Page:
Article ID: 12140
Age Group: Adult
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Author: Janice Van Cleve
Posted: October 21st. 2007
Times Viewed: 4,370
Reincarnation is a subject that keeps coming back up (pardon the pun!).
Seriously, the topic of reincarnation keeps showing up in magazines and books, cloaked in mystery or psychobabble. Among New Age and neopagan believers, there is often talk of “past lives”, working out karmic justice over a series of lives, and transmigration of souls.
Hindus hold that we reincarnate many times until we achieve enlightenment or perfection and thus are able to escape the wheel of life, death, and rebirth. Rabbi Shagra Simmons says Jews sometimes get three shots at terrestrial life.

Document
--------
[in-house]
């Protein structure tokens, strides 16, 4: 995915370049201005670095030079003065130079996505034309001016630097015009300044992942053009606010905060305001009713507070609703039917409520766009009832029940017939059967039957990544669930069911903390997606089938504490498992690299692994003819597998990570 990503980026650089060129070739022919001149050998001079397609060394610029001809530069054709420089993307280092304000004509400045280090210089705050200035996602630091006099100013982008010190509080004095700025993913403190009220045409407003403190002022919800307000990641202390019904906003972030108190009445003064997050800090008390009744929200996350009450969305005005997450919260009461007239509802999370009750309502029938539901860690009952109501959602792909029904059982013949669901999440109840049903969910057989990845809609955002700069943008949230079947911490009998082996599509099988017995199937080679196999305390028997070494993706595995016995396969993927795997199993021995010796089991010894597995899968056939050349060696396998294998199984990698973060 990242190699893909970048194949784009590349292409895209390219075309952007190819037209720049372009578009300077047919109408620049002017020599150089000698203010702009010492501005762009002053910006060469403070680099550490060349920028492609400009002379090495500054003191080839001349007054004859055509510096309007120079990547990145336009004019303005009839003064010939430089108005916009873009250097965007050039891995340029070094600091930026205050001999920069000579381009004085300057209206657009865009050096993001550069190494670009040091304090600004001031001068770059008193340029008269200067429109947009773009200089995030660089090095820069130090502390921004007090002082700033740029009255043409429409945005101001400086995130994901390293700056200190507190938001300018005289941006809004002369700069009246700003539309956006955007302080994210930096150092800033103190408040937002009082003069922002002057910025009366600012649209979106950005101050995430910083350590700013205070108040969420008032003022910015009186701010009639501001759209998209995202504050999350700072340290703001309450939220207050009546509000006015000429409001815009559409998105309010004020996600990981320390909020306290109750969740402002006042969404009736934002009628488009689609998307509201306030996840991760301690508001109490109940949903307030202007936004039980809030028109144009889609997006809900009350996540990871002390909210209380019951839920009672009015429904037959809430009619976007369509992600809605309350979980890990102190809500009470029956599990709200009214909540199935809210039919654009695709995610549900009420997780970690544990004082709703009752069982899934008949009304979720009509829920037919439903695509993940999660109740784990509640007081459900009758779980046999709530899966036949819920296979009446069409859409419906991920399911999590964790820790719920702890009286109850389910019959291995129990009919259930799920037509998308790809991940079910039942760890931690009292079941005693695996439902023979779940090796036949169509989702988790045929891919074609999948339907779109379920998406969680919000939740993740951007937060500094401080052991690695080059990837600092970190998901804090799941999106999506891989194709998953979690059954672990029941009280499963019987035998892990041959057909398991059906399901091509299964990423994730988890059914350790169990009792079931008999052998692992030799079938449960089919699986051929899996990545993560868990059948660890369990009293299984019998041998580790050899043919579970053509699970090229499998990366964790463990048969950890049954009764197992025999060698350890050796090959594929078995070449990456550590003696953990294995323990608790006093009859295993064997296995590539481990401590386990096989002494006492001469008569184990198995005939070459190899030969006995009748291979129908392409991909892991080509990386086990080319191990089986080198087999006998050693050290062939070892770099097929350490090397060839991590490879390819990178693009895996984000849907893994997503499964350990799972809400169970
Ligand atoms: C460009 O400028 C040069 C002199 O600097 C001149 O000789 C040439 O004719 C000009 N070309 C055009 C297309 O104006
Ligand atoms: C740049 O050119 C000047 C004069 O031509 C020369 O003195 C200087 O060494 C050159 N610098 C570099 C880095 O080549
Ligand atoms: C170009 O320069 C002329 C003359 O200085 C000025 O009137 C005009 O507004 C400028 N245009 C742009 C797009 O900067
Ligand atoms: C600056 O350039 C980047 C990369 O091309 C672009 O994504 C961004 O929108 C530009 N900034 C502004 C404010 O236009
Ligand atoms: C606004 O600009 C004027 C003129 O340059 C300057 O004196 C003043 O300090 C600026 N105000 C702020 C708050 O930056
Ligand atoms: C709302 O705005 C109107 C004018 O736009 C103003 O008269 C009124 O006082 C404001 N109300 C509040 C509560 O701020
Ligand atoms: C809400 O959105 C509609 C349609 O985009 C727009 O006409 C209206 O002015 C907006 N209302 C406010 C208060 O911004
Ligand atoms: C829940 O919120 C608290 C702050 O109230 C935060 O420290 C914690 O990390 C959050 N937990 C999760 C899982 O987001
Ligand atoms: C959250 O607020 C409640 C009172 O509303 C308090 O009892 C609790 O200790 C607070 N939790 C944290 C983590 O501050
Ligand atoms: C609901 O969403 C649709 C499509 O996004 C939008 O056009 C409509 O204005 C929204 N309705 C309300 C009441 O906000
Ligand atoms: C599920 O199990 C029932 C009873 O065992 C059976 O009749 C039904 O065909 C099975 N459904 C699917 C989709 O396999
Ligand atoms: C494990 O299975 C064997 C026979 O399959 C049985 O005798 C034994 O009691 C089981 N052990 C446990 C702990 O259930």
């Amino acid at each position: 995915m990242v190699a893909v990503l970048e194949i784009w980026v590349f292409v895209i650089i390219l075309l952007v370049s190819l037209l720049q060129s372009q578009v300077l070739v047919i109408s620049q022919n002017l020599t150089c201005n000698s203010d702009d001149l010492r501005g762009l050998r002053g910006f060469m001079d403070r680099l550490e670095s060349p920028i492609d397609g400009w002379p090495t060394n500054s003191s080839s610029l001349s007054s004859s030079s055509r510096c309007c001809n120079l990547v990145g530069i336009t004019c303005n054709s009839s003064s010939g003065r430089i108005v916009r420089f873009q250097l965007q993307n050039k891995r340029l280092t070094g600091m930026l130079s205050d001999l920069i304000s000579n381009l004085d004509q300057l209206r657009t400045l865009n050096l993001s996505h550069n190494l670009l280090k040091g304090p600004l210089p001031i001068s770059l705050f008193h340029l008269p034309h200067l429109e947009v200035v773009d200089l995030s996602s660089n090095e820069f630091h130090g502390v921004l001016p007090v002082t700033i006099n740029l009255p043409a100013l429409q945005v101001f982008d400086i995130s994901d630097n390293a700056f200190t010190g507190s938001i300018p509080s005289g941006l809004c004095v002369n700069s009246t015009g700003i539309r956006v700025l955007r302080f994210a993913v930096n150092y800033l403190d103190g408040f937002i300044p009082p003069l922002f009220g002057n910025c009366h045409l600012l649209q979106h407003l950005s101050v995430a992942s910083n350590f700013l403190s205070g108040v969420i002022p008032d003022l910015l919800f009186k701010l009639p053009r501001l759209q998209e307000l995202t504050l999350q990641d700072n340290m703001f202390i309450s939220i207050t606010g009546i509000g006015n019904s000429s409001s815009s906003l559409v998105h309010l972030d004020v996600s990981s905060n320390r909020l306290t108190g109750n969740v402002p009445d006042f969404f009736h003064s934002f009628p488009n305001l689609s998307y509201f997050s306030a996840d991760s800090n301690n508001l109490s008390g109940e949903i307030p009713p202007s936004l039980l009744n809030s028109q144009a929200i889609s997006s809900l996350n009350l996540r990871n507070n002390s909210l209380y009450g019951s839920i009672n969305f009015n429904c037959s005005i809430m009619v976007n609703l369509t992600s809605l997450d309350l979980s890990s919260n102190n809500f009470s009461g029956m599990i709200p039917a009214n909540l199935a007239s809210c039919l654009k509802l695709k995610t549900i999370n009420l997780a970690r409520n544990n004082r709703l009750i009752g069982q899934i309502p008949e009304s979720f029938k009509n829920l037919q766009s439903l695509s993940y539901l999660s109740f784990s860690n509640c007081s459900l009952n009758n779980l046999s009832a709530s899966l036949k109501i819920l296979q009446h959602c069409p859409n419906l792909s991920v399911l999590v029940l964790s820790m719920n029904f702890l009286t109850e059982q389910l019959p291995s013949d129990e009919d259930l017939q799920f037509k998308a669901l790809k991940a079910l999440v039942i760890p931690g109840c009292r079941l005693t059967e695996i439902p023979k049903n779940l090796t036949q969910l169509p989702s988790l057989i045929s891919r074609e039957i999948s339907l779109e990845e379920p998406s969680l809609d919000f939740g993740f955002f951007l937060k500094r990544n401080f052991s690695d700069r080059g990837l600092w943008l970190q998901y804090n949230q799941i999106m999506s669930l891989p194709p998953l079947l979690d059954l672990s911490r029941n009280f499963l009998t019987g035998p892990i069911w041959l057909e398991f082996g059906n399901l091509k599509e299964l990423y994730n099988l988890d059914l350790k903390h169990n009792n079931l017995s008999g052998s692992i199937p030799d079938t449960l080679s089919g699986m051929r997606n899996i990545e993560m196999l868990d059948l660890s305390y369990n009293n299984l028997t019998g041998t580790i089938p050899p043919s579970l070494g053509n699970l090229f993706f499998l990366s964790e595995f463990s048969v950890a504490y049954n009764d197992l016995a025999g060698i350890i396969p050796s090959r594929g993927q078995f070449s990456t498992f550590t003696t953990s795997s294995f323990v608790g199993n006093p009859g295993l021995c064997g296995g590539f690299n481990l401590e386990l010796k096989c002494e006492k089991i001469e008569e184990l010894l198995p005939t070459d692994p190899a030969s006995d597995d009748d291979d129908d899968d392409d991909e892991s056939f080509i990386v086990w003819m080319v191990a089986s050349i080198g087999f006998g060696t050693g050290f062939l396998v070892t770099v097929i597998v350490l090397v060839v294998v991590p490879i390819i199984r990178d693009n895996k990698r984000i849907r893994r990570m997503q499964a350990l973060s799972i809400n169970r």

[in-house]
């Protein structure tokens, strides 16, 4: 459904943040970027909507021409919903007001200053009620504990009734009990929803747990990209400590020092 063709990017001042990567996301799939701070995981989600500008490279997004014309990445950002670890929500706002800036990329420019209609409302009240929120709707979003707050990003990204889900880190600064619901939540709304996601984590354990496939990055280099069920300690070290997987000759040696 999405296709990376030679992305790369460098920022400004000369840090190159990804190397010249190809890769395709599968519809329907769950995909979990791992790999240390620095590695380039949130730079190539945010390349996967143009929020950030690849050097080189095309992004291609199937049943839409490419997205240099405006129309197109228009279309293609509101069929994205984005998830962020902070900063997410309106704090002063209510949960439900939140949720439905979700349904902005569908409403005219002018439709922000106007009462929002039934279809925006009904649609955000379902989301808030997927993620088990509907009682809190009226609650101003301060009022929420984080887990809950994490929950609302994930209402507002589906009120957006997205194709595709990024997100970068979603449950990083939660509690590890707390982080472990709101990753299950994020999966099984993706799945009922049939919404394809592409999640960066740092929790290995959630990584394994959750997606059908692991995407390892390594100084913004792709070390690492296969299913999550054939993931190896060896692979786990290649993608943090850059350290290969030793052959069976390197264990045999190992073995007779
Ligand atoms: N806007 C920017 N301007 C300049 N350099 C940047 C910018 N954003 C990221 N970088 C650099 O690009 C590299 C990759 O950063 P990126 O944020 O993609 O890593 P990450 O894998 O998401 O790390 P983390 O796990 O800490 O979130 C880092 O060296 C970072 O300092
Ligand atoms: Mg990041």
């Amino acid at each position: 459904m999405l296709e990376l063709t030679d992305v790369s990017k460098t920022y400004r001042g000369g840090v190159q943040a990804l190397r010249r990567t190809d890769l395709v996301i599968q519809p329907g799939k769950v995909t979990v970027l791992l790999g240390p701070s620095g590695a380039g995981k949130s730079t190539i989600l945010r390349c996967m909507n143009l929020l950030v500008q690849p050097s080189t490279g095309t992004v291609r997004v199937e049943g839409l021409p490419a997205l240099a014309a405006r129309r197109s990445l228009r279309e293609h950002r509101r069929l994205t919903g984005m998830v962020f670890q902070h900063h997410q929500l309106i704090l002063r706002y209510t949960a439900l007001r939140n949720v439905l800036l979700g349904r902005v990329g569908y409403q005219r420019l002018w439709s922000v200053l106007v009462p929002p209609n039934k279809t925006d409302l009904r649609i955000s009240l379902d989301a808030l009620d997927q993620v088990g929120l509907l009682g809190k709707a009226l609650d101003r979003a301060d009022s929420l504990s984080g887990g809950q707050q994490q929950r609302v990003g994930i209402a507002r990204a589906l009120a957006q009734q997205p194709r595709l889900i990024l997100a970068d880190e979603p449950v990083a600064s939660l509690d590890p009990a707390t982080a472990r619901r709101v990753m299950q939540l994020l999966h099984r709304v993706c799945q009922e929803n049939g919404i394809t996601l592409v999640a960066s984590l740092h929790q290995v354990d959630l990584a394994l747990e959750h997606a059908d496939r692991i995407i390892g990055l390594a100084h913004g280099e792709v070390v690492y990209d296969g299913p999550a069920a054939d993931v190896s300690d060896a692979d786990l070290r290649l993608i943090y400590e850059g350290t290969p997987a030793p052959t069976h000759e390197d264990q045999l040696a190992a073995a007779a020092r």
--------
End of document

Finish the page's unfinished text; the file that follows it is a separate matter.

Tibetan monks search for babies born at the moment of their lama’s death in the belief that his soul migrated into the newborn.
Resurrection of the body is such a strong tenant of Catholic orthodoxy, which the Vatican for centuries preached against cremation, supposedly because ashes are harder to resurrect than rotten remains in a coffin.
Not everyone believes in reincarnation. Many people believe that death is the end, finis, kaput. They do not believe in any afterlife or return to life in any form.
Others believe that the body may die but some kind of spiritual essence or “soul” lives on and goes someplace, like heaven or hell.
Plato was a great proponent of the theory of “essences” which exist beyond or outside of the physical body. Christians and Muslims believe in a paradise where the souls go and don’t come back.
Ancient Sumerians thought spirits descended into a pit where they ate dirt and Greeks held that souls crossed the River Styx to linger in a dim underworld.